"You Stay Classy, San Diego": Anchorman: The Legend of Ron Burgundy
There are many difficult challenges in Hollywood. Transitioning from a child performer to an adult star. Winning an EGOT. A woman in her 30’s playing the mother character to an actor in their late 20’s. Of all the Herculean tasks Hollywood has to offer, perhaps none is more perilous than transitioning from a star on Saturday Night Live to a notable Hollywood A-Lister.
For the star of SNL, the breakout performer of any cast period, choosing the right time and the right projects to go from a ‘Not Ready For Primetime Player’ to a major movie star is a rocky road with many hits (Eddie Murphy in the Beverly Hills Cop movies, Mike Myers with So I Married an Axe Murder and Austin Powers) and quite a few more misses (Joe Piscopo’s whole career). And while a few writers have made a splash in the industry, the role of the behind the scenes creatives in SNL’s history often took a backseat to the mythological status of the cast. Coming off a long stretch of 7 and 6 years on the show, respectively, Will Ferrell and Adam McKay took their compatible energy as a performer and writer and set loose Anchorman: The Legend of Ron Burgundy. They created a cultural touchstone, a comedy story infinitely quotable and a partnership and performance style that set the blueprint for much of Ferrell’s most successful work.
To me, the most important thing about Anchorman is its legacy of cultural quotable-ness, a proto-meme factory of one-liners. Adaptable jokes that would become the hallmark for the work of fellow performers in the cast like Steve Carrel. It gave you a retort when a friend has on too much cologne (‘It stings the nostrils!’), it gave you a way to describe your preferred fitness activity (‘I think it’s pronounced ‘Yogging'?’), it gave you a way to express your feelings when you didn’t know how you felt (‘I love lamp!’). And as quotes and cultural cache morphed in new ways to the internet, Anchorman was uniquely positioned, released at the right time to be the perfect response in single image form to the time your sister attacked you when you told her to pick her shoes off the floor (‘My that escalated quickly!) or to give you a mathematical percentage for how often your lifehack to get free popcorn at the movies works (‘60% of the time, it works every time!’). All the best McKay/Ferrell collaborations have these sort of outlandish quotes that take on a life of their own outside of the film.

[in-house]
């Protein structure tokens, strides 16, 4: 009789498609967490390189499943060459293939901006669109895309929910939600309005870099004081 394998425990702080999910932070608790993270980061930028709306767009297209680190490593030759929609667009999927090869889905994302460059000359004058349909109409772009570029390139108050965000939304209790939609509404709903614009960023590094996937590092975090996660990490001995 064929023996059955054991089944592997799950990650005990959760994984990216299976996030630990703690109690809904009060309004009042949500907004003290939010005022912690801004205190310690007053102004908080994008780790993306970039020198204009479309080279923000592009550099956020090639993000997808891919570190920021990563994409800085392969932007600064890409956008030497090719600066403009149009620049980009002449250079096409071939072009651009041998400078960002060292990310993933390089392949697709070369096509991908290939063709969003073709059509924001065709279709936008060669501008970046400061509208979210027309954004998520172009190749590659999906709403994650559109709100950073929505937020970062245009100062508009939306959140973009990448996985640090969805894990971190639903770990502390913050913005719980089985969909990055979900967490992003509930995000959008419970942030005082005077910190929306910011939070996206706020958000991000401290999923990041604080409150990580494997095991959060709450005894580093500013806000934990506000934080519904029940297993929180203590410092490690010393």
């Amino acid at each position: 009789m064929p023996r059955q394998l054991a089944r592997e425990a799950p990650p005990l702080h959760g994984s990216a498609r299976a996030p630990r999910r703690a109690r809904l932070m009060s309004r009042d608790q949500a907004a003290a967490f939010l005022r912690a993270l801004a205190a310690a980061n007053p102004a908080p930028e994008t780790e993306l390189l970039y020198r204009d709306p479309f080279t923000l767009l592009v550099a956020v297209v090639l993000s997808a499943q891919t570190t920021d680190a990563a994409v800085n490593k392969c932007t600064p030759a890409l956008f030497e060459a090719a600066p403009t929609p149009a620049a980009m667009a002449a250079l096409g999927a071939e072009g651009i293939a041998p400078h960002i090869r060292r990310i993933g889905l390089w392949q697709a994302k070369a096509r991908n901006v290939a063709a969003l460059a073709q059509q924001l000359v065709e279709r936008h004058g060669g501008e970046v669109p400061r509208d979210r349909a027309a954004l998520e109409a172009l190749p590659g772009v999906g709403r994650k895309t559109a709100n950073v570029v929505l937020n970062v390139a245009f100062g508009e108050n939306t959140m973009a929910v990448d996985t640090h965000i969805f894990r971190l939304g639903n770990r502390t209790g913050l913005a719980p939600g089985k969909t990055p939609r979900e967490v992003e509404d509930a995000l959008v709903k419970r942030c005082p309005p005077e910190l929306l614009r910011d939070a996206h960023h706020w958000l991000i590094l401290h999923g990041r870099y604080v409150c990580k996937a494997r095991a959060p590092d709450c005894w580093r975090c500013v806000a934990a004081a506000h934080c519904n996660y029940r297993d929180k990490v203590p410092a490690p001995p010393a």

The second most important thing about Anchorman is how it set the tone for Will Ferrell's career. During the proceeding years on SNL, his work had been limited outside of the SNL season to smaller roles in ensemble comedies like Mustaffa in the Austin Powers movies or a fictionalized version of Bob Woodward in Dick. 2003 gave Ferrell the time to fully focus on his movie stardom, and it’s a 1-2 punch of work that’s hard to deny - a duo of ‘Large Adult Son’ style movies, such as the raunchy frat boy fantasy Old School and the sweet and silly new holiday classic, Elf. Ferrell has shown an ability to vacillate between the character archetypes he displayed in those films, and Anchorman distills the later. A barely functional adult who needs the guidance of those around him, often in the form of a slightly out of his league woman (but not like, Kevin James out of his league). Elf, and his more serious work like Stranger Than Fiction and Everything Must Go, display an often sensitive soul, embracing the magical wonder of living a better life and sharing it with those around him. But more often than not, it’s the idiot man child roles that have found their largest success in Ferrell's Life, including in other McKay helmed features like Talladega Nights, The Other Guys and Step Brothers.
The association between McKay and Ferrell has been uncommonly beneficial for both. It's gone across multiple media ventures, including the online streaming and television production company Funny Or Die and a Tony nominated one man show featuring Ferrel’s genius interpretation of George W. Bush, ‘You're Welcome, America!’ Ferrell spent the next decade after Anchorman as the premiere movie comedian, and his antics continue to be newsworthy, such as a recently playing every position on the field of a baseball diamond over multiple stops in the Cactus League. McKay is also in rarified air - any project needing a comedy punch up seems to find his name attached, and his prodigious writing skills lead to a Best Adapted Screenplay Oscar for 2015’s The Big Short.
It's hard to see the beginning of an era until after it's happened, but Anchorman sets a high mark for outgoing performers and creatives alike at SNL. Behind the scenes, performers had more urgency to be featured on screen, such as Seth Meyers, Paula Pell and Colin Jost, and Ferrell's magical number of 7 years seems to be the new benchmark for performers looking to make the leap out into the world without Lorne’s safety net. It's an imprecise formula, and the ability to bore out success remains to be seen in a changing media landscape - but Ferrell and McKay landed the initial dismount with the kind of success that makes ending this article difficult, so, without further ado, I present for you the Channel Five Singers -